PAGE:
Politics

Former Prime Minister’s aide Barbara Hosking on coming out aged 91

In her new book ‘Exceeding My Brief: Memoirs of a Disobedient Civil Servant,’ Barbara Hosking, former aide to two Prime Ministers, has opened up about her sexuality, at the age of 91.

In an interview with the Guardian about the book, she said she felt she had to be honest.

“I couldn’t write about myself without mentioning the fact that I’ve been gay all my life.”

From @Anoosh_C on Twitter

Born in 1926 in Cornwall, Hosking knew she was gay at age six, when she fell in love with her schoolfriend.

Hosking said she didn’t feel her sexuality was a secret, but having no one to share her experience with, she didn’t know how to articulate it.

“I got on with it. I didn’t feel it was something I had to be furtive about. Early on, there was nobody I could talk to about it.”

“I didn’t know what I was, I didn’t know what it was about,” she told the New Statesman. “It took me a long time.”

It was when she moved to London in 1946 to pursue a career in journalism that she discovered a community of queer women.

“My landladies took me off to this gay club in Chelsea called Gateways. As I got into their car, one turned to me and said: “You are queer, aren’t you?” I said yes, but I was thinking to myself, what does this mean?”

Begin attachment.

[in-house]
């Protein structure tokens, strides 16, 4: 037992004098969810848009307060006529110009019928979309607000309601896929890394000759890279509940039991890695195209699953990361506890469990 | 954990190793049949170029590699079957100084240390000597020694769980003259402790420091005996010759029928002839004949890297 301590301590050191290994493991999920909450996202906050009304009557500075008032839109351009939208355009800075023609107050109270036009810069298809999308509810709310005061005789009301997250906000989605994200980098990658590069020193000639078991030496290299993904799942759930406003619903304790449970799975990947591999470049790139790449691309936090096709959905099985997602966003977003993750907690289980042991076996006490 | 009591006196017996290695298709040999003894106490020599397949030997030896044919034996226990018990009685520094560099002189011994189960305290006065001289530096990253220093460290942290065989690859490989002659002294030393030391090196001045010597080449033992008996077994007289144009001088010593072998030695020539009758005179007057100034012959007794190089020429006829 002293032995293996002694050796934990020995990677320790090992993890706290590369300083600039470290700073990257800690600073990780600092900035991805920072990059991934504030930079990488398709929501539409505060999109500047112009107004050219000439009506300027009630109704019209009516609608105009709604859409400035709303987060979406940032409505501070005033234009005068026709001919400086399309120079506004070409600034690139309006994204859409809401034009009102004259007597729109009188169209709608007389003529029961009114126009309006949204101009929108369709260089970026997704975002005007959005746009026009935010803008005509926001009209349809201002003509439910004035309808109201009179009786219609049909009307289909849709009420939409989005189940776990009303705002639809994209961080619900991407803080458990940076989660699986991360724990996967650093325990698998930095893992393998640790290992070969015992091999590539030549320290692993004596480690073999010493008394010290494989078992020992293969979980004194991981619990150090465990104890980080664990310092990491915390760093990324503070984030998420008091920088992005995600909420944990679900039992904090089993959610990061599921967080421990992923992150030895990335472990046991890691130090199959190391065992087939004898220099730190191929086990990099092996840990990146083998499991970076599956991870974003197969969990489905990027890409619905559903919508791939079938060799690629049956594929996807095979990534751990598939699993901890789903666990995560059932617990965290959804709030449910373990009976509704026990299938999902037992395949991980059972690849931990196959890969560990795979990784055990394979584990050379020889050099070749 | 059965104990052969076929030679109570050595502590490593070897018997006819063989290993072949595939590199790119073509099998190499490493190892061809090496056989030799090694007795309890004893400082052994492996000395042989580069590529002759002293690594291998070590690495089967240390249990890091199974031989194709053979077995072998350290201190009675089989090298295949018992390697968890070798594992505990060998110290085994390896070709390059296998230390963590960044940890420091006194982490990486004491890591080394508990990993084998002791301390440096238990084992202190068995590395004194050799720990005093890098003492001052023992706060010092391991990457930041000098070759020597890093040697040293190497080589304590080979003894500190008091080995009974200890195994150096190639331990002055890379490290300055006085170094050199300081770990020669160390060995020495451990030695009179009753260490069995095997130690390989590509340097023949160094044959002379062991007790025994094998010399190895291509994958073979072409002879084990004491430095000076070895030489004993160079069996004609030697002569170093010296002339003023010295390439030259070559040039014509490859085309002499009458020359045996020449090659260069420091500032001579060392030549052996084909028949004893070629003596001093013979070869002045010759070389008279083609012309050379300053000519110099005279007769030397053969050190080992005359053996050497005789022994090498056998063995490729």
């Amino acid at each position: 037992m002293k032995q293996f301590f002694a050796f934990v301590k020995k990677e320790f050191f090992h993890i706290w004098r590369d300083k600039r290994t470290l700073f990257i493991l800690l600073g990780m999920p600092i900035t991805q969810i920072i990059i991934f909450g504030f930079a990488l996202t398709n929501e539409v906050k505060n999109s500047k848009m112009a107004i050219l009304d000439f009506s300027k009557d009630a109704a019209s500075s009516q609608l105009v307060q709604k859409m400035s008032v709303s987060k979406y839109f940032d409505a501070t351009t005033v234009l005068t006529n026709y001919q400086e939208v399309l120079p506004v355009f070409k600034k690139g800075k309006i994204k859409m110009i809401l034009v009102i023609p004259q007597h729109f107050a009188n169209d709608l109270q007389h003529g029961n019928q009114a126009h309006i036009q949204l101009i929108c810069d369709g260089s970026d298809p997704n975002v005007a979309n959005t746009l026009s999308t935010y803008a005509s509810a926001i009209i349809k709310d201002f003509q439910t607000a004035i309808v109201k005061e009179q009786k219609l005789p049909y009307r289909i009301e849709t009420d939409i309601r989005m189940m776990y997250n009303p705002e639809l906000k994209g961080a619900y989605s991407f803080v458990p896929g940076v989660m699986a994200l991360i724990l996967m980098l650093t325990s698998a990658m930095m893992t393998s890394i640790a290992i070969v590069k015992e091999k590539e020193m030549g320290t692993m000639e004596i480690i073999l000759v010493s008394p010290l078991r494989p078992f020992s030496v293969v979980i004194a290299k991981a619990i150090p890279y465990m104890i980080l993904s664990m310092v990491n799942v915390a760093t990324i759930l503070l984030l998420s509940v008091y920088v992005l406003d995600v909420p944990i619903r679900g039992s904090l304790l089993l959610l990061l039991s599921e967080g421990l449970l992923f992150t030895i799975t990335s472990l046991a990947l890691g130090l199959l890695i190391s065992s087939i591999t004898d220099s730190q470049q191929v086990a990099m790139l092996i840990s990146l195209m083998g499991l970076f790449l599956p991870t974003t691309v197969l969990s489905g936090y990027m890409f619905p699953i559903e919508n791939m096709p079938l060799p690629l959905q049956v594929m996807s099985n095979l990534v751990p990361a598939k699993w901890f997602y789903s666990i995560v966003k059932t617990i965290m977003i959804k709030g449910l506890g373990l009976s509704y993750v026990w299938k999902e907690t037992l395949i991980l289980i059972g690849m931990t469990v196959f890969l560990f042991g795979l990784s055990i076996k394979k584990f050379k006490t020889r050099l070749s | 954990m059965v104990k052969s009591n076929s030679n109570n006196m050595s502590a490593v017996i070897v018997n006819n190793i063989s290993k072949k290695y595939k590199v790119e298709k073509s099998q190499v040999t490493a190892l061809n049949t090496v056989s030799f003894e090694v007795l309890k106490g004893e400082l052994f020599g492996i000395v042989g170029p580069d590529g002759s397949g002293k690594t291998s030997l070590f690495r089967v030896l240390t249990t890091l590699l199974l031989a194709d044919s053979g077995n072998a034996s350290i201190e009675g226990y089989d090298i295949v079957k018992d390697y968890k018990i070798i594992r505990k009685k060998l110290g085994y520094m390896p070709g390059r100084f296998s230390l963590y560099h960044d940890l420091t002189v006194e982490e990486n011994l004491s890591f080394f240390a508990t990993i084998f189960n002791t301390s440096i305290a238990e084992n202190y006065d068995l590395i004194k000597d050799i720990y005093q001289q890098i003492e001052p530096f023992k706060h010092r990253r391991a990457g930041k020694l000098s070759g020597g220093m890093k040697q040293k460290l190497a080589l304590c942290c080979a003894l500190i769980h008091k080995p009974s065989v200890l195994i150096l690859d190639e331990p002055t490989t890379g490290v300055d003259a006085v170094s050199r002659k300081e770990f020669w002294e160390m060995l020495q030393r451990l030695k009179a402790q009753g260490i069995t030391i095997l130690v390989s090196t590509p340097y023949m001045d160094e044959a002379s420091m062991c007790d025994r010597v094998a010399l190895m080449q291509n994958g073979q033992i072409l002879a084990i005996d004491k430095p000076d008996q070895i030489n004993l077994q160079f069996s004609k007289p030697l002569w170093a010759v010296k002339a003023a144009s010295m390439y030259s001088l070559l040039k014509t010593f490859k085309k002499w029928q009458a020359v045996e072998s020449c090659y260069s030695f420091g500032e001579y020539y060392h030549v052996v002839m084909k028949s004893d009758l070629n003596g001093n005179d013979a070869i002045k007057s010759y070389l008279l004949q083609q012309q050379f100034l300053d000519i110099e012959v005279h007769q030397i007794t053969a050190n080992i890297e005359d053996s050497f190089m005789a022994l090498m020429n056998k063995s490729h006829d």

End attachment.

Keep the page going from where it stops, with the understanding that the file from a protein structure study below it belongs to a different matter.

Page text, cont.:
Gateways was one of the only clubs for queer women to meet in the mid-20th century (Wikicommons)

Hosking says that although she has had some people be surprised about her coming out, reactions have been overwhelmingly positive.

“Well, I didn’t actually realise what I was doing, until it was published. Then one of the committees at the August Reform Club, of which I’m a member, said ‘We’d love you to come and give a talk; would you like to do it in Gay Week?”

“Suddenly I thought, what have I done? My joke is – I’ve come out at the age of 91 and if I don’t like it I’m going back in again.”

Hosking worked in various positions in the Labour Party between 1952 and 1965, then in the Civil Service, acting as an aide to Prime Ministers Harold Wilson and Edward Heath.

She said although many were scared of Edward Heath, she had a friendship with him.

“Once, when he was going to conduct an LSO rehearsal at the Festival Hall, I said: ‘Are you going to wear that usual cardigan you wear? It does you no favours. What about a lovely tailored one with shoulder pads?’ He harrumphed, but he did buy a new cardigan.”

Ruth Hunt, Chirf Executive of Stonewall called Hosking her “latest gay icon.”

The title of Hosking’s book comes from her overarching life philosophy of disobedience.

“A civil servant once said to me: ‘When will you learn that rules are to be obeyed?’ I looked at her in amazement and I said: ‘I was brought up to understand that rules are to be interpreted.’ That’s my philosophy of life: rules are to be interpreted.”

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